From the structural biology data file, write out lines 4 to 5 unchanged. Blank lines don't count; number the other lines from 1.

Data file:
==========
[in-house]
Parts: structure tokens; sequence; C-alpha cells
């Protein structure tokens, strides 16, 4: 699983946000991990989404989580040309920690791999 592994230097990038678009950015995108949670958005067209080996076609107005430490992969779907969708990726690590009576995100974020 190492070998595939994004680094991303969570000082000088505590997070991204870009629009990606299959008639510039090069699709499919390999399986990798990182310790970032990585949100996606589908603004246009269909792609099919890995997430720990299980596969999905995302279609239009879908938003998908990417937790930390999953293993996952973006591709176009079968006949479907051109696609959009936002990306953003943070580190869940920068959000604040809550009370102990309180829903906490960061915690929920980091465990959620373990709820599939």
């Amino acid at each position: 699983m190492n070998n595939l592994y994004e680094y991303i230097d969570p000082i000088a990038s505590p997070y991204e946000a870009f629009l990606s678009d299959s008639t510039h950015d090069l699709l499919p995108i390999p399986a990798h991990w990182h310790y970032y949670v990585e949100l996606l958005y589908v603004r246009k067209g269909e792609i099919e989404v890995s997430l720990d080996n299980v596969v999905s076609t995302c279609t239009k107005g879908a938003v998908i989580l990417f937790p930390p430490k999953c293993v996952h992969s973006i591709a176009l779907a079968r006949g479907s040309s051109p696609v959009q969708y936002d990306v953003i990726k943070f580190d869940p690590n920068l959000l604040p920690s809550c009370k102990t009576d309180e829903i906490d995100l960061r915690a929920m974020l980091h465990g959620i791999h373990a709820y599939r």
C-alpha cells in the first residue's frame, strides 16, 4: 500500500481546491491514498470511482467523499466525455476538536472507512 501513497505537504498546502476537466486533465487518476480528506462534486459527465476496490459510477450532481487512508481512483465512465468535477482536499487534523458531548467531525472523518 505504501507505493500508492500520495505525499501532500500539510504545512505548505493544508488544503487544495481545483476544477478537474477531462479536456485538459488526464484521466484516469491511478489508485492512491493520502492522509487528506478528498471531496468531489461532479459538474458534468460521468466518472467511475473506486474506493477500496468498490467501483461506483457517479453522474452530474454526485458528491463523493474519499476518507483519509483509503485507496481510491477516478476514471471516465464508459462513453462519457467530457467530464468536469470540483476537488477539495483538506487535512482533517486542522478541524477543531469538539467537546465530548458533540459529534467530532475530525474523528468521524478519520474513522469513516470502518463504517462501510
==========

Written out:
């Amino acid at each position: 699983m190492n070998n595939l592994y994004e680094y991303i230097d969570p000082i000088a990038s505590p997070y991204e946000a870009f629009l990606s678009d299959s008639t510039h950015d090069l699709l499919p995108i390999p399986a990798h991990w990182h310790y970032y949670v990585e949100l996606l958005y589908v603004r246009k067209g269909e792609i099919e989404v890995s997430l720990d080996n299980v596969v999905s076609t995302c279609t239009k107005g879908a938003v998908i989580l990417f937790p930390p430490k999953c293993v996952h992969s973006i591709a176009l779907a079968r006949g479907s040309s051109p696609v959009q969708y936002d990306v953003i990726k943070f580190d869940p690590n920068l959000l604040p920690s809550c009370k102990t009576d309180e829903i906490d995100l960061r915690a929920m974020l980091h465990g959620i791999h373990a709820y599939r």
C-alpha cells in the first residue's frame, strides 16, 4: 500500500481546491491514498470511482467523499466525455476538536472507512 501513497505537504498546502476537466486533465487518476480528506462534486459527465476496490459510477450532481487512508481512483465512465468535477482536499487534523458531548467531525472523518 505504501507505493500508492500520495505525499501532500500539510504545512505548505493544508488544503487544495481545483476544477478537474477531462479536456485538459488526464484521466484516469491511478489508485492512491493520502492522509487528506478528498471531496468531489461532479459538474458534468460521468466518472467511475473506486474506493477500496468498490467501483461506483457517479453522474452530474454526485458528491463523493474519499476518507483519509483509503485507496481510491477516478476514471471516465464508459462513453462519457467530457467530464468536469470540483476537488477539495483538506487535512482533517486542522478541524477543531469538539467537546465530548458533540459529534467530532475530525474523528468521524478519520474513522469513516470502518463504517462501510